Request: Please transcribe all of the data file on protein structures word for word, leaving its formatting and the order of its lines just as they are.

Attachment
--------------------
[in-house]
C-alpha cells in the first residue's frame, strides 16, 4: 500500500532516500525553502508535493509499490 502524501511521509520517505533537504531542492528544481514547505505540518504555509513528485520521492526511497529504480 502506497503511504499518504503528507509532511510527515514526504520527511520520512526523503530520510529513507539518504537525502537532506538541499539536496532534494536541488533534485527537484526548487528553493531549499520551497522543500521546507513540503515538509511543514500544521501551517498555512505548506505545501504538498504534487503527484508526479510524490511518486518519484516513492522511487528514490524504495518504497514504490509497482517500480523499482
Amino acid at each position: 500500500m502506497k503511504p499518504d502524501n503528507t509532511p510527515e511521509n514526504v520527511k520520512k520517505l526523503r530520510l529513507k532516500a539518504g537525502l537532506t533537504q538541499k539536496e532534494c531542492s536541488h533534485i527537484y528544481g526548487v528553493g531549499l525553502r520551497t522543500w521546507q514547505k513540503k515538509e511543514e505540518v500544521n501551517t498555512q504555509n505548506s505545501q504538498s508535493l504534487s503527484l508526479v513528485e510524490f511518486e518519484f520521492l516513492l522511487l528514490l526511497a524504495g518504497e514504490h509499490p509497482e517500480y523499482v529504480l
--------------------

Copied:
[in-house]
C-alpha cells in the first residue's frame, strides 16, 4: 500500500532516500525553502508535493509499490 502524501511521509520517505533537504531542492528544481514547505505540518504555509513528485520521492526511497529504480 502506497503511504499518504503528507509532511510527515514526504520527511520520512526523503530520510529513507539518504537525502537532506538541499539536496532534494536541488533534485527537484526548487528553493531549499520551497522543500521546507513540503515538509511543514500544521501551517498555512505548506505545501504538498504534487503527484508526479510524490511518486518519484516513492522511487528514490524504495518504497514504490509497482517500480523499482
Amino acid at each position: 500500500m502506497k503511504p499518504d502524501n503528507t509532511p510527515e511521509n514526504v520527511k520520512k520517505l526523503r530520510l529513507k532516500a539518504g537525502l537532506t533537504q538541499k539536496e532534494c531542492s536541488h533534485i527537484y528544481g526548487v528553493g531549499l525553502r520551497t522543500w521546507q514547505k513540503k515538509e511543514e505540518v500544521n501551517t498555512q504555509n505548506s505545501q504538498s508535493l504534487s503527484l508526479v513528485e510524490f511518486e518519484f520521492l516513492l522511487l528514490l526511497a524504495g518504497e514504490h509499490p509497482e517500480y523499482v529504480l